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USDA Animal Care Provides Update on Its Horse Protection Program



Managers at horse shows/exhibitions/sales/auctions regulated under the Horse Protection Act continue to help USDA strive toward our shared goals of ending the practice of soring horses and restoring fair competition.

To further this collaborative relationship, Bernadette Juarez has issued a letter to these managers updating them on the refinements APHIS has made to the USDA Horse Protection Program. The letter, summarized below, can be found in its entirety here.

Animal Care’s 5-year strategic plan emphasizes building trusted relationships with the regulated horse industry as a key to promoting animal welfare. To this end, Juarez has met with dozens of organizations, associations, managers, exhibitors, trainers and owners to begin the very real process of earning the trust of these valuable stakeholders. Her letter is a reflection of USDA’s commitment to delivering the change they desire. 

 First, Animal Care shifted the day-to-day oversight of Horse Protection Act inspections from its headquarters office to its field operations team. This will provide more direct oversight and leadership. 

 Second, USDA proposed changing the Horse Protection Act regulations to, among other things, strengthen the system for detecting soreness in horses, and refine the list of devices, equipment, substances, and practices that are prohibited to prevent the soring of horses.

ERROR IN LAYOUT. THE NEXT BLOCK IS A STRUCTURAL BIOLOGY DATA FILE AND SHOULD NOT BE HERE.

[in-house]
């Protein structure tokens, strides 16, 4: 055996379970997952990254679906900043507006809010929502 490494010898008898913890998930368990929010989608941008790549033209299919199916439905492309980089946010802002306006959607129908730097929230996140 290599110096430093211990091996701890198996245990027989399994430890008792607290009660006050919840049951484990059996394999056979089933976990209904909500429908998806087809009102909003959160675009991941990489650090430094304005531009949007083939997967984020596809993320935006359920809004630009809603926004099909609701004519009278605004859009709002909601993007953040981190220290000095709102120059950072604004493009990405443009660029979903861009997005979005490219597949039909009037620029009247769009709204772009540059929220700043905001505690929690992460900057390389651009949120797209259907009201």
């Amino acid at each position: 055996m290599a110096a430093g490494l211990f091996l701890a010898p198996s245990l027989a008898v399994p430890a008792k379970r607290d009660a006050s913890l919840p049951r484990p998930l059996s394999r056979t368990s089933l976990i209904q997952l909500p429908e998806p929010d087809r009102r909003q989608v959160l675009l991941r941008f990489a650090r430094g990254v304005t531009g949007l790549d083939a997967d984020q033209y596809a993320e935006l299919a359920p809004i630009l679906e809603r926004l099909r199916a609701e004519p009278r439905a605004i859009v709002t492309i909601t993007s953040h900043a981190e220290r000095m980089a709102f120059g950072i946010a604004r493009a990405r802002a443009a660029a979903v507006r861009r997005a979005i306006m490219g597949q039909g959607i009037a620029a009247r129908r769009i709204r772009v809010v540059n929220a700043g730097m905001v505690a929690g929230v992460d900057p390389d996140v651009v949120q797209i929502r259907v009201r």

Third, we have diligently reminded horse show managers that the Horse Protection Act directs them – not USDA – to disqualify or prohibit sored horses from participating in their events. 

 Finally, Juarez has initiated a comprehensive review of Animal Care’s website, publications and correspondence to better provide information and eliminate out-of-date content. 

 “It is my strongest belief that our refinements will enable us to accomplish what we have been trying to do ever since the Horse Protection Act was created in 1970,” Juarez said. “With the continued assistance from the horse industry and the support of all our stakeholders, we are one step closer to ending the soring of horses and restoring fair competition at events covered by the Horse Protection Act.”

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